- Once in their new homes, puppies need to learn to further refine their bite as humans have very sensitive skin. This is done by providing puppies with feedback. One way to do so is by adopting the method of saying "ouch!" and withdrawing from play (turn your back or even leave the room) as seen in litters of puppies. However, while this may sometimes work, some puppies get more excited when they hear humans yelp and see them quickly withdraw their feet and legs and walk away (those who end up having a land shark attached to their leg while walking away know what I am talking about!).
- A better option may be investing in intermediary tools to use in lieu of arms and hands. Redirect your puppy's or dog's intent to bite body parts to biting tug toys, ropes and towels. Praise him when he makes choices. Teach your dog to play tug though by following these dog tug-toy rules.
- Teach your puppy alternate ways to interact with you. You can, for instance, train a fun replacement behavior to replace the biting. You have several options as to what replacement behaviors to use but a great one is hand targeting as it teaches dogs a better way to interact with hands rather than nipping them. Other options are asking the dog to sit or down and rewarding by tossing treats or a ball the opposite way.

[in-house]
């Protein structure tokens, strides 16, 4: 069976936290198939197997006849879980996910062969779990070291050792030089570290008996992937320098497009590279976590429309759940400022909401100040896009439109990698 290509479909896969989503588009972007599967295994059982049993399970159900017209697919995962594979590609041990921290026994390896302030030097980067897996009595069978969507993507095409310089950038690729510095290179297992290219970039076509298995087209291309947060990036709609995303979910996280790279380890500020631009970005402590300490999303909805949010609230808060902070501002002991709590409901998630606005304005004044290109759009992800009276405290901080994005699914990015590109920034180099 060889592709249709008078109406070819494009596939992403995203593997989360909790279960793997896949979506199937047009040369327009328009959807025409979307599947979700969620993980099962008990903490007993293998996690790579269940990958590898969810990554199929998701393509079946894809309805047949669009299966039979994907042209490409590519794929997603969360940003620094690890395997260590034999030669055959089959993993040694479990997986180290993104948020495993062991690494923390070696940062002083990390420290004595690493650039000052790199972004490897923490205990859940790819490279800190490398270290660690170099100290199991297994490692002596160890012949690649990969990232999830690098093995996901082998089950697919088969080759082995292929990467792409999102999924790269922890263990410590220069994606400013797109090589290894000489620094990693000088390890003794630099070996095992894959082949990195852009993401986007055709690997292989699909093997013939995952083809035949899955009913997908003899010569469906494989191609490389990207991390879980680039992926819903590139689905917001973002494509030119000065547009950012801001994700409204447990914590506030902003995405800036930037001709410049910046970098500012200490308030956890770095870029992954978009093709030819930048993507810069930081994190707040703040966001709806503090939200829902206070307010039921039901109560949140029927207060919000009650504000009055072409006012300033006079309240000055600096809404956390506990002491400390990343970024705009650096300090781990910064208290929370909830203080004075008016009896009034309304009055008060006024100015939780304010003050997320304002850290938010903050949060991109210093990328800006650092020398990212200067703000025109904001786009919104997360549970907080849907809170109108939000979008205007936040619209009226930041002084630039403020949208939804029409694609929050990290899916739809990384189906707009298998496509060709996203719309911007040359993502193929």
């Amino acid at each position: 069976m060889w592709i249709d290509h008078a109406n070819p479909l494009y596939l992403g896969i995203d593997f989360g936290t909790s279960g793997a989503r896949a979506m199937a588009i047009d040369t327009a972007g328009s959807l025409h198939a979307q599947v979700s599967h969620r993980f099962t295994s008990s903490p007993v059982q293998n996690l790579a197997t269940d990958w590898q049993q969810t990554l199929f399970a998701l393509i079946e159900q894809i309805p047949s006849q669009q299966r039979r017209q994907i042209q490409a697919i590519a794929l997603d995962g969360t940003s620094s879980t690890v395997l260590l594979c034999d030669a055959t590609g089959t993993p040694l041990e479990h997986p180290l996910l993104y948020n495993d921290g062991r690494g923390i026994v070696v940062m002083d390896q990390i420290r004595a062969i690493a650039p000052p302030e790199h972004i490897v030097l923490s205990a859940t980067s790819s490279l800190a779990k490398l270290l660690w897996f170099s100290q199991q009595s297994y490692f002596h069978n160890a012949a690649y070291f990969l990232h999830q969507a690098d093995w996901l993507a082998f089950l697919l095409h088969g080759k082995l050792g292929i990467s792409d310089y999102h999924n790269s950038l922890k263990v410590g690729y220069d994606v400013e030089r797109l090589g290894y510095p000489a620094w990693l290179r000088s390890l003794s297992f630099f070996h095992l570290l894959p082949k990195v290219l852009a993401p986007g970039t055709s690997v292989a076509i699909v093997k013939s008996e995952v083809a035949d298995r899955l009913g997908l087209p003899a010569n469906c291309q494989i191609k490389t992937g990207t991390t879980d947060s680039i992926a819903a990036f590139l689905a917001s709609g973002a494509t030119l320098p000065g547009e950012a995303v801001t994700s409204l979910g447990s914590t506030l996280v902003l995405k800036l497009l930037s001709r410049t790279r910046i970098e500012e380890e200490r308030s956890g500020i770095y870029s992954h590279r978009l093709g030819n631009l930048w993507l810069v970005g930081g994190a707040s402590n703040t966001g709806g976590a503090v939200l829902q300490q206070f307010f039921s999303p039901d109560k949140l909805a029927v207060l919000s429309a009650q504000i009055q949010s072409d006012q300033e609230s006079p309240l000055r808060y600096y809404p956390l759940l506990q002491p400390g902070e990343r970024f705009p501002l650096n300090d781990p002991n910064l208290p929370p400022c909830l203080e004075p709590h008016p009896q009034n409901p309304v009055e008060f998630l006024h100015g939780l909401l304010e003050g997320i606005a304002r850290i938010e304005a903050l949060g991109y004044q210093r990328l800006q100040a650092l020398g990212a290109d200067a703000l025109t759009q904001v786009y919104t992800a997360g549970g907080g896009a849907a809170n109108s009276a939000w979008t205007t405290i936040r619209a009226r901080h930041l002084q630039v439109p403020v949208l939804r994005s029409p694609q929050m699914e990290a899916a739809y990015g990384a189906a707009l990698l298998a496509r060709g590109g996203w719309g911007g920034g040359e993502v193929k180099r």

- Teach your puppy to develop a soft mouth by keeping a treat in your closed fist and releasing it only when the pup is gentle with his mouth.
- Last but not least, provide more mental stimulation and brain games. Choose toys that allow your dog to get rewards out of them (such as a Kong Wobbler or Buster Cube) so your hands and legs become pretty boring in comparison.
- And of course, if your dog ever shows signs of aggression or bites hard, please consult with a behavior professional using force-free and humane behavior modification.